Cannabis in Brazil

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Marcha Maconha, Rio de Janeiro, 2014

Cannabis in Brazil is illegal and criminalized, but possession and cultivation of personal amounts and for private use were de-penanalized in 2006.[1] Limited cannabis-based medicines are permitted as of 2017.[citation needed]

History[edit]

Cannabis was introduced to Brazil by the Portuguese colonists in the early 1800s. Their intent may have been to cultivate hemp fiber, but the slaves the Portuguese imported from Africa were familiar with cannabis and used it psychoactively, leading the Municipal Council of Rio de Janeiro in 1830 to prohibit bringing cannabis into the city, and punishing its use by any slave.[2]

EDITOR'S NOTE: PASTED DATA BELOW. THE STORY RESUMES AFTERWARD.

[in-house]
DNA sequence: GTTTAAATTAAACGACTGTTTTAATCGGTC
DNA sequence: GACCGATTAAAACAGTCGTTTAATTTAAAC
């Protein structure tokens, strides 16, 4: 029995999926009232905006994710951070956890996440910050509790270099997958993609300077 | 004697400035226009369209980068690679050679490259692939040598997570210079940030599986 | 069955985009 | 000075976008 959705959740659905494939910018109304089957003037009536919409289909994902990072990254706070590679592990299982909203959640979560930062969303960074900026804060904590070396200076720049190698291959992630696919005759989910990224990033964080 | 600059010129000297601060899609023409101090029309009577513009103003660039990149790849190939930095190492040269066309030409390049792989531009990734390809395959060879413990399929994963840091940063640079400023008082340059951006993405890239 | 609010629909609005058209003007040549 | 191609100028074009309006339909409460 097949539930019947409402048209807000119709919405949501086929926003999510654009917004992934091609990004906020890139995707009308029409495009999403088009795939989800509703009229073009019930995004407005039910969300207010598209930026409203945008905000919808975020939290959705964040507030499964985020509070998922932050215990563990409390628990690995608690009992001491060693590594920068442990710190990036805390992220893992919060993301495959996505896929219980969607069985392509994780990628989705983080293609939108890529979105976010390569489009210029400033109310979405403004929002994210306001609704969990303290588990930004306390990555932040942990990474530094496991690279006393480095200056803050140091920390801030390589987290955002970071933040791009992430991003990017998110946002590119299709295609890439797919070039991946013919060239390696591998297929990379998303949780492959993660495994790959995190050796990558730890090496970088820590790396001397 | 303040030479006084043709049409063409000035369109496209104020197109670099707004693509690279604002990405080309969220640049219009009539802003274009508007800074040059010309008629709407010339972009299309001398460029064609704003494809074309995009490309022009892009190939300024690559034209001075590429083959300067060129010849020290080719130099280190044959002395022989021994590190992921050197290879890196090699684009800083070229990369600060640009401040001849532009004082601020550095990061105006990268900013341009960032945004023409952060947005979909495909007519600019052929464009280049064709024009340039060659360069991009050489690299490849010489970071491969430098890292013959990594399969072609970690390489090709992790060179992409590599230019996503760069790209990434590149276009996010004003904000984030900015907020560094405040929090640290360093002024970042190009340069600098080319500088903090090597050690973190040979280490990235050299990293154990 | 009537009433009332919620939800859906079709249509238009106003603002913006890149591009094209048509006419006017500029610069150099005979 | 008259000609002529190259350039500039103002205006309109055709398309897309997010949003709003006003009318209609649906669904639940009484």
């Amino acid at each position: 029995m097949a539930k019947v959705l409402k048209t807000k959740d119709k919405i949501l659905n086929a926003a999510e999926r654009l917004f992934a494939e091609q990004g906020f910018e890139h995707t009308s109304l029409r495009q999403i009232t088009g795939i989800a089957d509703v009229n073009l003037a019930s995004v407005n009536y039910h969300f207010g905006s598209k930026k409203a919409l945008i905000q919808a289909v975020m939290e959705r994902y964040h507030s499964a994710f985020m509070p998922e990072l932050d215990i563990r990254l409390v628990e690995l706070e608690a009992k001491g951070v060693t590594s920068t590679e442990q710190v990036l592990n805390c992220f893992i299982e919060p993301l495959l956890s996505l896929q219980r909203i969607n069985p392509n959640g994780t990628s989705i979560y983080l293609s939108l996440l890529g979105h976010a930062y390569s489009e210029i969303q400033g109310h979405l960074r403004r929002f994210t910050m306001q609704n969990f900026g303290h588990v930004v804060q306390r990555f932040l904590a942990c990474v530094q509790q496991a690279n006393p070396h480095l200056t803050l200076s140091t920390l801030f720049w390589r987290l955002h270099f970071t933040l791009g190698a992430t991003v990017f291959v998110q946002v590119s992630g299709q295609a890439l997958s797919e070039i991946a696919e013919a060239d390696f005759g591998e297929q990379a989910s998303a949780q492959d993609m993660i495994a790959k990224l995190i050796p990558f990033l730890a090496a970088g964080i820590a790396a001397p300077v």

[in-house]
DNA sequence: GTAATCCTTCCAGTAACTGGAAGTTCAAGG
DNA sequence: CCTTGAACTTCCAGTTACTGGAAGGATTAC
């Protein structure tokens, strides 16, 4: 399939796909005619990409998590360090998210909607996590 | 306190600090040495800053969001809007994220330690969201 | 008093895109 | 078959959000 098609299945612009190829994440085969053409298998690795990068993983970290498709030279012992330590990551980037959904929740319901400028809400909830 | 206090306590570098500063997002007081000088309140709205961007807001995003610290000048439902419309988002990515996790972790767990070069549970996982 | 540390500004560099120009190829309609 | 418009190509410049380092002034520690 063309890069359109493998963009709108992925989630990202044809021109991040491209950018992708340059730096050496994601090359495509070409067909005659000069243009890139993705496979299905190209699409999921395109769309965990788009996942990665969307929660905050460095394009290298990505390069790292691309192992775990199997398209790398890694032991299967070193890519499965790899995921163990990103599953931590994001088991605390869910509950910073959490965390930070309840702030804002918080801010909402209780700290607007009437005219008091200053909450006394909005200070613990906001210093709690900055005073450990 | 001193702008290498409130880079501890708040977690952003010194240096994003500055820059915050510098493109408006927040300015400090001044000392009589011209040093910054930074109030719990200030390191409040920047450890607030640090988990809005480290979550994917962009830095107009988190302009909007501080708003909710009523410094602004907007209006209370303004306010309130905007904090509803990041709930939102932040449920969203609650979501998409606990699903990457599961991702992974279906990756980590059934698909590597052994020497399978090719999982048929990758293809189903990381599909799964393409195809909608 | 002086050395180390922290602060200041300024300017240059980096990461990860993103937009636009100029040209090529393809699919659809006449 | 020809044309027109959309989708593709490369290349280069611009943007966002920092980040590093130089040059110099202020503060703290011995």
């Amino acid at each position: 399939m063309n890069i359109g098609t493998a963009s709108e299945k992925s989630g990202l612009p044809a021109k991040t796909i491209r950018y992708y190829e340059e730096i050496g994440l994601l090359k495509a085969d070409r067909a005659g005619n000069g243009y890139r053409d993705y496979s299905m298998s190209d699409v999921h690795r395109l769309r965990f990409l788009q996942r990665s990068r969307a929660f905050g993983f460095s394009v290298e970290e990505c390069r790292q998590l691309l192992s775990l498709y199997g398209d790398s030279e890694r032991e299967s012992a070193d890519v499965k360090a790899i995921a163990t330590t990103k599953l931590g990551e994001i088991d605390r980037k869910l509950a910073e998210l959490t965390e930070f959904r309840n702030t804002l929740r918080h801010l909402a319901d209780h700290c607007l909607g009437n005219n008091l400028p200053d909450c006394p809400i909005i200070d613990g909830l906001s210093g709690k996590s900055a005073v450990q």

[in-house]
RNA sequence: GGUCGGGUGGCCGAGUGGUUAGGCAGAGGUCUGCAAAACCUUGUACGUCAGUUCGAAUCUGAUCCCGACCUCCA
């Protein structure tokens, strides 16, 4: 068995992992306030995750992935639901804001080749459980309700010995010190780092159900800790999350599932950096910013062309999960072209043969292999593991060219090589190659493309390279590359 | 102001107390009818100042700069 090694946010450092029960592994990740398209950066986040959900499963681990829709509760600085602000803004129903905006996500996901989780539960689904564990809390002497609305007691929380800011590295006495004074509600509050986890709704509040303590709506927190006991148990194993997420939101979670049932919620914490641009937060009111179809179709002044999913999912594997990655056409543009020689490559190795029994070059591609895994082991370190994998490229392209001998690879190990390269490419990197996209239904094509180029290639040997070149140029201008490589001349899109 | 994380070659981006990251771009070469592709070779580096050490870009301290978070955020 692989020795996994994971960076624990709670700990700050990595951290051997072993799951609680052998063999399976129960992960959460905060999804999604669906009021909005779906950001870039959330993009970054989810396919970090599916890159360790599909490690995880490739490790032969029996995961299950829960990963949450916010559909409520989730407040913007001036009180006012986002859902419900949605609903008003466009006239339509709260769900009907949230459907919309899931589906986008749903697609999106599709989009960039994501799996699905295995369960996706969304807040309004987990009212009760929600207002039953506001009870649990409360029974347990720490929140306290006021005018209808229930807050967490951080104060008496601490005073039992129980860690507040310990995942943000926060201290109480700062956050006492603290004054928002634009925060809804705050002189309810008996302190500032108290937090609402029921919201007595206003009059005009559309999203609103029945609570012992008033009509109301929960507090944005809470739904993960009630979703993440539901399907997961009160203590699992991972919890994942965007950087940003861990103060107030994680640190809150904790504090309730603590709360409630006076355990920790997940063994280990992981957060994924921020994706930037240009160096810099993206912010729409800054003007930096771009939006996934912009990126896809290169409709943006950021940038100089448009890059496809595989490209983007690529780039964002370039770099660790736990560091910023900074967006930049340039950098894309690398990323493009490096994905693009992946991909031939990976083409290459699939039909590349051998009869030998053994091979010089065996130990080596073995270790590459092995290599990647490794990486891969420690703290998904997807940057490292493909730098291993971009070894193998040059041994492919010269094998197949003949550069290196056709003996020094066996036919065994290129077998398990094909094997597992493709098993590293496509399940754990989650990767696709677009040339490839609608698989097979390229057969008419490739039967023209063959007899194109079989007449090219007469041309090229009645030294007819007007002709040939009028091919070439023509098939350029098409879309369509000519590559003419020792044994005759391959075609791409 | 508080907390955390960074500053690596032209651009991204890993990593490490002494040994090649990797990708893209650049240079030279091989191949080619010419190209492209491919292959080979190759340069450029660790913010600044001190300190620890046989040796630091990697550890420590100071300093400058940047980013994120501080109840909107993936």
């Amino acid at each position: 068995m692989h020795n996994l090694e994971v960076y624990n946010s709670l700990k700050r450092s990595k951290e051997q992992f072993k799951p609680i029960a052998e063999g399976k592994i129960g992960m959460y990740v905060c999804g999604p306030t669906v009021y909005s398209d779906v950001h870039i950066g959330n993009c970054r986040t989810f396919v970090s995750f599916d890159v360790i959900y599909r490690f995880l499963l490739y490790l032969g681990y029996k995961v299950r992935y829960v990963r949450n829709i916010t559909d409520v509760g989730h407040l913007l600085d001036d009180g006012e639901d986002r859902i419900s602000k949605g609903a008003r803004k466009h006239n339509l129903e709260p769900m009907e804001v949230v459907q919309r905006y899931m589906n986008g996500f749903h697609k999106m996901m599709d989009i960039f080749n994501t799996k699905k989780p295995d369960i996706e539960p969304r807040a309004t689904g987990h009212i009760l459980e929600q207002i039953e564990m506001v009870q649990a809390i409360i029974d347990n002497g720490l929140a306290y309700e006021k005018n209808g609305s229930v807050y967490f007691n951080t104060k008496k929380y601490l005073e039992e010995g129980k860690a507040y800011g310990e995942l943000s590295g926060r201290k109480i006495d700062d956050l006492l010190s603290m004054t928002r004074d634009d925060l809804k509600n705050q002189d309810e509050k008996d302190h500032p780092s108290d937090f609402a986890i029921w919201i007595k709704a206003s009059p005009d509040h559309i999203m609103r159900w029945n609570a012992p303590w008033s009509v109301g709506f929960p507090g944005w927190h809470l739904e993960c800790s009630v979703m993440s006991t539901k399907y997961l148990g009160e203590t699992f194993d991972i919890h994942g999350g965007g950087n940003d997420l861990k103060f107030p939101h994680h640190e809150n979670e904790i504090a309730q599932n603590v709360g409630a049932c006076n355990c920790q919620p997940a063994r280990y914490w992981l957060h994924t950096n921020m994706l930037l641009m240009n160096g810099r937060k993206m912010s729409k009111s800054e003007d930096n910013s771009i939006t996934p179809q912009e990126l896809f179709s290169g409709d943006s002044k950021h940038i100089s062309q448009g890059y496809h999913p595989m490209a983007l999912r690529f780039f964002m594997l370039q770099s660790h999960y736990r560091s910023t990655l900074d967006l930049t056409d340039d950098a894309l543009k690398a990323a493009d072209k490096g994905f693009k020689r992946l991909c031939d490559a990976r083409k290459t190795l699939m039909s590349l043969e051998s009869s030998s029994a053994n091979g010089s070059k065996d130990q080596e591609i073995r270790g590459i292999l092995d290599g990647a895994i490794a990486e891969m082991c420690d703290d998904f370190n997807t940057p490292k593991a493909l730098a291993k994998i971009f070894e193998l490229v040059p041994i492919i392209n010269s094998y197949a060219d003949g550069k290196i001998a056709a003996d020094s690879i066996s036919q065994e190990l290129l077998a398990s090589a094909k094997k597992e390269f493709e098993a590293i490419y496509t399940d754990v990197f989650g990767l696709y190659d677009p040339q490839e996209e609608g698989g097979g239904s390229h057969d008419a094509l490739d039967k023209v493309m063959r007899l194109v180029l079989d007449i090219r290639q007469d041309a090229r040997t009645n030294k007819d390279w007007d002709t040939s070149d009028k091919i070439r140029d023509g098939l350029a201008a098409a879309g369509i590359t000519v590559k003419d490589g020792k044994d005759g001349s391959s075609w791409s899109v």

Medical cannabis[edit]

In January 2017 Brazil issued its first license for a cannabis-based medicine, allowing sales of Mevatyl oral spray (internationally known as Sativex).[3]

Enforcement[edit]

Since 2006, public use of cannabis entails a warning, community service and education on the effects of drug use. The same measures apply to public use any illegal drug.[1]

Selling, transportation and trafficking of drugs are considered criminal acts and are punished with 5 to 15 years in prison and a significant fine.[4]

References[edit]

  1. ^ a b Professor Anita Kalunta-Crumpton (28 June 2015). Pan-African Issues in Drugs and Drug Control: An International Perspective. Ashgate Publis,ing, Ltd. pp. 242–. ISBN 978-1-4724-2214-9.
  2. ^ Robert Clarke; Mark Merlin (1 September 2013). Cannabis: Evolution and Ethnobotany. University of California Press. pp. 182–. ISBN 978-0-520-95457-1.
  3. ^ Reuters Editorial (2017-01-16). “Brazil issues first license for sale of a cannabis-based drug”. Reuters. Retrieved 2017-02-11.
  4. ^ Law 11.343, planalto.gov.br